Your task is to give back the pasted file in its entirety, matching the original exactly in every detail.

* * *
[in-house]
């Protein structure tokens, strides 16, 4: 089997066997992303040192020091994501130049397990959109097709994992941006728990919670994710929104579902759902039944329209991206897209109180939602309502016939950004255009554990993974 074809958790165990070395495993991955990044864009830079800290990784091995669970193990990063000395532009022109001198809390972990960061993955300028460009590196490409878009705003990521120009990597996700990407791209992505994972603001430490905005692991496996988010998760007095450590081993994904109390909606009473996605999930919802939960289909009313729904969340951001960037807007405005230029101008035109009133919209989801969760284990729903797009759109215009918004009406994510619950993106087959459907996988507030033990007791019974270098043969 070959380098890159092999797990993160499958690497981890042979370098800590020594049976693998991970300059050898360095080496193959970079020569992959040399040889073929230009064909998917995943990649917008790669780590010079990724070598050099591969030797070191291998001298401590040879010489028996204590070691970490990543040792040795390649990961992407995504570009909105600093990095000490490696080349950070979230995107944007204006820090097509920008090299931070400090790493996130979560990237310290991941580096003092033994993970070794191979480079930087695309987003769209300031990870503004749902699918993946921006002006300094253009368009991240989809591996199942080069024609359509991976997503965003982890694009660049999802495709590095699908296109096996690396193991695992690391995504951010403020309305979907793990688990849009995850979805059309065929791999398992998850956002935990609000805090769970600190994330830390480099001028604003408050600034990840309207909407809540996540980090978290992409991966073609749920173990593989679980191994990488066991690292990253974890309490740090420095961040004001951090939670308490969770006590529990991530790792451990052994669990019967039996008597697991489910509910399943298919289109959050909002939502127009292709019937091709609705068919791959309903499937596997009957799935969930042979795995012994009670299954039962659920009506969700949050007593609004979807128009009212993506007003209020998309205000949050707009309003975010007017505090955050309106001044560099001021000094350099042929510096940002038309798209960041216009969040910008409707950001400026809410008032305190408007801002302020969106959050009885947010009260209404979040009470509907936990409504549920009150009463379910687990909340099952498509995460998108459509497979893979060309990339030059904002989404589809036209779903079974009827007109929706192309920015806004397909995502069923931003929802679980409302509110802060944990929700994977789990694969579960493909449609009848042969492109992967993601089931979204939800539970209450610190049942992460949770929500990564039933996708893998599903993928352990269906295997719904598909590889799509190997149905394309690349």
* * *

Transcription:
[in-house]
């Protein structure tokens, strides 16, 4: 089997066997992303040192020091994501130049397990959109097709994992941006728990919670994710929104579902759902039944329209991206897209109180939602309502016939950004255009554990993974 074809958790165990070395495993991955990044864009830079800290990784091995669970193990990063000395532009022109001198809390972990960061993955300028460009590196490409878009705003990521120009990597996700990407791209992505994972603001430490905005692991496996988010998760007095450590081993994904109390909606009473996605999930919802939960289909009313729904969340951001960037807007405005230029101008035109009133919209989801969760284990729903797009759109215009918004009406994510619950993106087959459907996988507030033990007791019974270098043969 070959380098890159092999797990993160499958690497981890042979370098800590020594049976693998991970300059050898360095080496193959970079020569992959040399040889073929230009064909998917995943990649917008790669780590010079990724070598050099591969030797070191291998001298401590040879010489028996204590070691970490990543040792040795390649990961992407995504570009909105600093990095000490490696080349950070979230995107944007204006820090097509920008090299931070400090790493996130979560990237310290991941580096003092033994993970070794191979480079930087695309987003769209300031990870503004749902699918993946921006002006300094253009368009991240989809591996199942080069024609359509991976997503965003982890694009660049999802495709590095699908296109096996690396193991695992690391995504951010403020309305979907793990688990849009995850979805059309065929791999398992998850956002935990609000805090769970600190994330830390480099001028604003408050600034990840309207909407809540996540980090978290992409991966073609749920173990593989679980191994990488066991690292990253974890309490740090420095961040004001951090939670308490969770006590529990991530790792451990052994669990019967039996008597697991489910509910399943298919289109959050909002939502127009292709019937091709609705068919791959309903499937596997009957799935969930042979795995012994009670299954039962659920009506969700949050007593609004979807128009009212993506007003209020998309205000949050707009309003975010007017505090955050309106001044560099001021000094350099042929510096940002038309798209960041216009969040910008409707950001400026809410008032305190408007801002302020969106959050009885947010009260209404979040009470509907936990409504549920009150009463379910687990909340099952498509995460998108459509497979893979060309990339030059904002989404589809036209779903079974009827007109929706192309920015806004397909995502069923931003929802679980409302509110802060944990929700994977789990694969579960493909449609009848042969492109992967993601089931979204939800539970209450610190049942992460949770929500990564039933996708893998599903993928352990269906295997719904598909590889799509190997149905394309690349």